More from Gonzalez, Turner and Werth

CINCINNATI - Nationals manager Dusty Baker said that pitching coach Mike Maddux and Gio Gonzalez continue to fine tune what is going on with the southpaw. He has now allowed 18 runs in his last three starts.

"We got to go back to the drawing board and try to find a way for Gio to get it together because we need Gio," Baker said. "We need Gio that was in the month of April more than anything. Mike (Maddux) and him are working on things. He's got to continue to work. When things aren't going too good, you got to work a little harder and concentrate a little better.

"We just got to stay away from that bad inning and we got to pitch ahead of the hitters like we talked about earlier because his stuff is good. We got to stop this before he starts thinking that I'm snake bit or anything like that. He'll find it and we'll help him find it."

Gonzalez tried to explain why he has had one bad inning in his last three starts.

Gio Gonzalez gray pitch.jpg"There's no pattern to it, there's no explanation to it. That's exactly it," Gonzalez said. "That second inning just, I repeat I felt like I threw pitches with conviction where I wanted to throw and I can't do nothing on where it lands. The rest is all up to the man upstairs."

He said his mindset changed after that tumultuous second frame, and he began to not worry about precise location and instead threw the pitch he wanted to in each situation.

"I just decided you know what here you go, I'm going to rare back and just throw," he said. "Here it is, I'm not going to try to just nitpick the corner, I'm going to come at you and here you go. And that's what happened.

"Again, I felt like I threw better than what it showed today. Honestly. I felt like I could have got another inning. I felt like I could have kept going. And that's a great sign for me, I take it as a positive. Sometimes it's going to be bad luck, but you just got to continue to keep positive and move forward. I'm going to look more on the positive. Today was a better outing than what I expected."

Gonzalez believed that one reason why he was able to still pitch six innings and give up only one more run after a bad second frame was his attitude as he worked with catcher Jose Lobaton.

"I had to do nothing but go out there and battle," Gonzalez said. "At least the battling part was a lot better than the last couple starts, this one was actually on a positive note. Everything was up, the velocity was up and the strikeouts and walks were down. I am going deeper in the game now, finally six, I felt like I could have kept going seven and with the situation, if I could go out there, I'd love to. It just felt like I was getting stronger, which was great."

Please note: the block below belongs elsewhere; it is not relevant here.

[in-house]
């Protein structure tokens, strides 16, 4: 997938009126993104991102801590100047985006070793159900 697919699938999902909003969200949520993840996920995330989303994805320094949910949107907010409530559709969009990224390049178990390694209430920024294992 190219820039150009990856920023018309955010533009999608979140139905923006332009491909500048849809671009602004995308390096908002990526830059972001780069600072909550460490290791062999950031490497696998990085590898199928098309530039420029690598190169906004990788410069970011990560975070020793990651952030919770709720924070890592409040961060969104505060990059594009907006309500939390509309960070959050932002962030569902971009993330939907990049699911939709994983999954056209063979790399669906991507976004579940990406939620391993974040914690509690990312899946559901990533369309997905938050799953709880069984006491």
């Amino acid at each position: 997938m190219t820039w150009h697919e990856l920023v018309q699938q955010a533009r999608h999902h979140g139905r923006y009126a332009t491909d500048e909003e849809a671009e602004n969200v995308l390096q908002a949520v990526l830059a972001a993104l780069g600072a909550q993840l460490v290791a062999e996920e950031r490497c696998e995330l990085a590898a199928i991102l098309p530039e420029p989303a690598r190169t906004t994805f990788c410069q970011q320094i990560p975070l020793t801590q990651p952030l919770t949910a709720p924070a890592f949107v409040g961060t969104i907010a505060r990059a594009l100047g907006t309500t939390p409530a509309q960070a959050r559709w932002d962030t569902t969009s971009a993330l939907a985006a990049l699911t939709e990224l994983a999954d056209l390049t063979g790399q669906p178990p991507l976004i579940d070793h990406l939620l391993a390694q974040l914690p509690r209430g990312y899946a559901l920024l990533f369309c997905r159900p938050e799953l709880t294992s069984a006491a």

* Second baseman Trea Turner, making his first start for the Nationals in 2016, delivered a career-high performance with a double and two singles. Does he not get anxious on such a big stage because he has been here before?

"I mean, for sure," Turner said. "You've got different teammates, different stadium. You can't not recognize those. Definitely different. I just wanted to stay calm and keep it simple and try not to make it more than what it was. Just another at-bat just against a little bit better competition."

The Nationals were close to mounting a rally in the fourth inning Friday night after a one-out walk to Turner.

Down 4-0, the Nats were poised for a big inning with slugger Bryce Harper stepping in.

His hot shot to center field got Turner to showcase his speed. Turner went all the way to third and beat the throw from center fielder Billy Hamilton. Turner was called safe.

But after a 70-second replay review, the umpires reversed the call and said that video replay showed third baseman Eugenio Suarez had tagged Turner when he popped up after the slide.

It appeared that Turner was on the bad for most of the tag. It also looked like Suarez might have helped to nudge Turner a bit off the bag when his momentum pushed him off.

Baker did not appreciate the call.

"It was big in that one inning when Trea came off third," Baker said. "I wished they would get rid of that rule to tell you the truth. Because it looked like (Suarez) helped him off the bag as well, you're coming up off balance on the slide. I don't know if the umpires like it or the players. Nobody really likes it. I'm hoping that's one of the changes that they make."

Turner was surprised they reversed the call as well.

"I actually didn't know I came off the bag," Turner said. "I was confused why they were challenging it. It's unfortunate because it could've been a big play looking back at it. Maybe (Daniel Murphy's) at-bat goes different and scored a run right there and make it that much closer. A tough play, but it's baseball. It's the new rules and we've got to abide by them and hopefully it doesn't."

Instead of men on first and third and one out, the Nats were left with a man on and two outs. Murphy then grounded out to end the threat.

* Left fielder Jayson Werth was in a good mood after hitting his ninth homer of the season Friday night. One reason is his ability to get to the type of pitch that Reds pitcher Brandon Finnegan delivered in that spot: Finnegan threw him five consecutive sinkers.

"I'd like to be able to cover that pitch with two strikes. I think it's a good sign," Werth said. "I think that's kind of been indicative of my swing over the course of my career. But this year it really hasn't been there a lot. I've been chasing the breaking ball in the dirt.

"I think if I can get back to that and covering that pitch and barreling up out there and let the ball get deep, that will help with the off-speed stuff in the dirt. I've been working hard, really have, and hopefully that's a good sign."

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